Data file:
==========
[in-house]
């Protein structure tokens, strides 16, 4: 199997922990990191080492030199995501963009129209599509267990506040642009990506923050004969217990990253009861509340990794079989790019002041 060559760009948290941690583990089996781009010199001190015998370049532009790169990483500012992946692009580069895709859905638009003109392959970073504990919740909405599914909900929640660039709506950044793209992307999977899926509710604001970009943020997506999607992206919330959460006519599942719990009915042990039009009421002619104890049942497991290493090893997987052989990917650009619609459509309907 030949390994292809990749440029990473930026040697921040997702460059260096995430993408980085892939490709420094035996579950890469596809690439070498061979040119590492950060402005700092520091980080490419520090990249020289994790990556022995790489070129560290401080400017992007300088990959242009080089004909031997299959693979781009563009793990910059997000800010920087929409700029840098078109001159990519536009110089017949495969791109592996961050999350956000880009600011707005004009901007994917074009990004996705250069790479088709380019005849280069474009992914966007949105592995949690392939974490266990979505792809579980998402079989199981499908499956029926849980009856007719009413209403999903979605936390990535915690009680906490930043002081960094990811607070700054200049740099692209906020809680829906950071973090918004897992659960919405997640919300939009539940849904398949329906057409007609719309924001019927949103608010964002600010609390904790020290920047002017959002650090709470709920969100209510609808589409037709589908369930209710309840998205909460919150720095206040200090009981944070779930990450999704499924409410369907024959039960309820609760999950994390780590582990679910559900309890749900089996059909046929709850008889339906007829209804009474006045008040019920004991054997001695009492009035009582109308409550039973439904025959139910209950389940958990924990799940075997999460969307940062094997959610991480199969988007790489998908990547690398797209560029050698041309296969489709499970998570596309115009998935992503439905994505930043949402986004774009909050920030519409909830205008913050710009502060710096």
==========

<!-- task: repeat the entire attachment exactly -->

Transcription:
[in-house]
């Protein structure tokens, strides 16, 4: 199997922990990191080492030199995501963009129209599509267990506040642009990506923050004969217990990253009861509340990794079989790019002041 060559760009948290941690583990089996781009010199001190015998370049532009790169990483500012992946692009580069895709859905638009003109392959970073504990919740909405599914909900929640660039709506950044793209992307999977899926509710604001970009943020997506999607992206919330959460006519599942719990009915042990039009009421002619104890049942497991290493090893997987052989990917650009619609459509309907 030949390994292809990749440029990473930026040697921040997702460059260096995430993408980085892939490709420094035996579950890469596809690439070498061979040119590492950060402005700092520091980080490419520090990249020289994790990556022995790489070129560290401080400017992007300088990959242009080089004909031997299959693979781009563009793990910059997000800010920087929409700029840098078109001159990519536009110089017949495969791109592996961050999350956000880009600011707005004009901007994917074009990004996705250069790479088709380019005849280069474009992914966007949105592995949690392939974490266990979505792809579980998402079989199981499908499956029926849980009856007719009413209403999903979605936390990535915690009680906490930043002081960094990811607070700054200049740099692209906020809680829906950071973090918004897992659960919405997640919300939009539940849904398949329906057409007609719309924001019927949103608010964002600010609390904790020290920047002017959002650090709470709920969100209510609808589409037709589908369930209710309840998205909460919150720095206040200090009981944070779930990450999704499924409410369907024959039960309820609760999950994390780590582990679910559900309890749900089996059909046929709850008889339906007829209804009474006045008040019920004991054997001695009492009035009582109308409550039973439904025959139910209950389940958990924990799940075997999460969307940062094997959610991480199969988007790489998908990547690398797209560029050698041309296969489709499970998570596309115009998935992503439905994505930043949402986004774009909050920030519409909830205008913050710009502060710096």